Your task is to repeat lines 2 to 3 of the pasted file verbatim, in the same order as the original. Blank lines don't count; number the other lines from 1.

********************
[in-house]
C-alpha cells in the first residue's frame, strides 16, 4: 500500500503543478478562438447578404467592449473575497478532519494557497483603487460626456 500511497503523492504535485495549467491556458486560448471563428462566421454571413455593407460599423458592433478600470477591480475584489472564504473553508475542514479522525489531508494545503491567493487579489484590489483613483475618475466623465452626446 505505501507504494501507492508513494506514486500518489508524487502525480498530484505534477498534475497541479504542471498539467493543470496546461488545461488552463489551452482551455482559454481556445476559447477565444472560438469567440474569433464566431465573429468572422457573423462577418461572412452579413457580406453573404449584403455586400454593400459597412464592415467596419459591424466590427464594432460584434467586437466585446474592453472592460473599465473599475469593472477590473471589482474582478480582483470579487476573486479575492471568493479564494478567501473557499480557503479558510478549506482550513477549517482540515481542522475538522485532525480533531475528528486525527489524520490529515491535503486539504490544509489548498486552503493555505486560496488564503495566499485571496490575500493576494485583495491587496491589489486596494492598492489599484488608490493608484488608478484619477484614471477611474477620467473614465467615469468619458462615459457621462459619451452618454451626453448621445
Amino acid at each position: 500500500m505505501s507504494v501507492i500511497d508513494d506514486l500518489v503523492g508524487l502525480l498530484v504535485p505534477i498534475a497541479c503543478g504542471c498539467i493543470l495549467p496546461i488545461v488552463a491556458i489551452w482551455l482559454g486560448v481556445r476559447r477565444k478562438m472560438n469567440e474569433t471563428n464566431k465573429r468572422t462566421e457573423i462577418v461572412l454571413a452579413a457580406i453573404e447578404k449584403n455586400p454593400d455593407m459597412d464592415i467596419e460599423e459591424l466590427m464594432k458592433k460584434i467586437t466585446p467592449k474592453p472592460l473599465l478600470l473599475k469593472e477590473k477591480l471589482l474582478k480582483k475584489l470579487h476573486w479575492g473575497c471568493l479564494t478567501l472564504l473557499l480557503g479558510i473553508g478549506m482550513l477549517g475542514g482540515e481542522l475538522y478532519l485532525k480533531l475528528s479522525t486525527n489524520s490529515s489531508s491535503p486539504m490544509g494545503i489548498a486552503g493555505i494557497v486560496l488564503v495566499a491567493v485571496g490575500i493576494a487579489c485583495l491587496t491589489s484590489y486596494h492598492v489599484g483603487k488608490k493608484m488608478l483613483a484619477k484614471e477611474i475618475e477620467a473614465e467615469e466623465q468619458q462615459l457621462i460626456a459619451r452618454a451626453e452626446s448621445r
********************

C-alpha cells in the first residue's frame, strides 16, 4: 500500500503543478478562438447578404467592449473575497478532519494557497483603487460626456 500511497503523492504535485495549467491556458486560448471563428462566421454571413455593407460599423458592433478600470477591480475584489472564504473553508475542514479522525489531508494545503491567493487579489484590489483613483475618475466623465452626446 505505501507504494501507492508513494506514486500518489508524487502525480498530484505534477498534475497541479504542471498539467493543470496546461488545461488552463489551452482551455482559454481556445476559447477565444472560438469567440474569433464566431465573429468572422457573423462577418461572412452579413457580406453573404449584403455586400454593400459597412464592415467596419459591424466590427464594432460584434467586437466585446474592453472592460473599465473599475469593472477590473471589482474582478480582483470579487476573486479575492471568493479564494478567501473557499480557503479558510478549506482550513477549517482540515481542522475538522485532525480533531475528528486525527489524520490529515491535503486539504490544509489548498486552503493555505486560496488564503495566499485571496490575500493576494485583495491587496491589489486596494492598492489599484488608490493608484488608478484619477484614471477611474477620467473614465467615469468619458462615459457621462459619451452618454451626453448621445
Amino acid at each position: 500500500m505505501s507504494v501507492i500511497d508513494d506514486l500518489v503523492g508524487l502525480l498530484v504535485p505534477i498534475a497541479c503543478g504542471c498539467i493543470l495549467p496546461i488545461v488552463a491556458i489551452w482551455l482559454g486560448v481556445r476559447r477565444k478562438m472560438n469567440e474569433t471563428n464566431k465573429r468572422t462566421e457573423i462577418v461572412l454571413a452579413a457580406i453573404e447578404k449584403n455586400p454593400d455593407m459597412d464592415i467596419e460599423e459591424l466590427m464594432k458592433k460584434i467586437t466585446p467592449k474592453p472592460l473599465l478600470l473599475k469593472e477590473k477591480l471589482l474582478k480582483k475584489l470579487h476573486w479575492g473575497c471568493l479564494t478567501l472564504l473557499l480557503g479558510i473553508g478549506m482550513l477549517g475542514g482540515e481542522l475538522y478532519l485532525k480533531l475528528s479522525t486525527n489524520s490529515s489531508s491535503p486539504m490544509g494545503i489548498a486552503g493555505i494557497v486560496l488564503v495566499a491567493v485571496g490575500i493576494a487579489c485583495l491587496t491589489s484590489y486596494h492598492v489599484g483603487k488608490k493608484m488608478l483613483a484619477k484614471e477611474i475618475e477620467a473614465e467615469e466623465q468619458q462615459l457621462i460626456a459619451r452618454a451626453e452626446s448621445r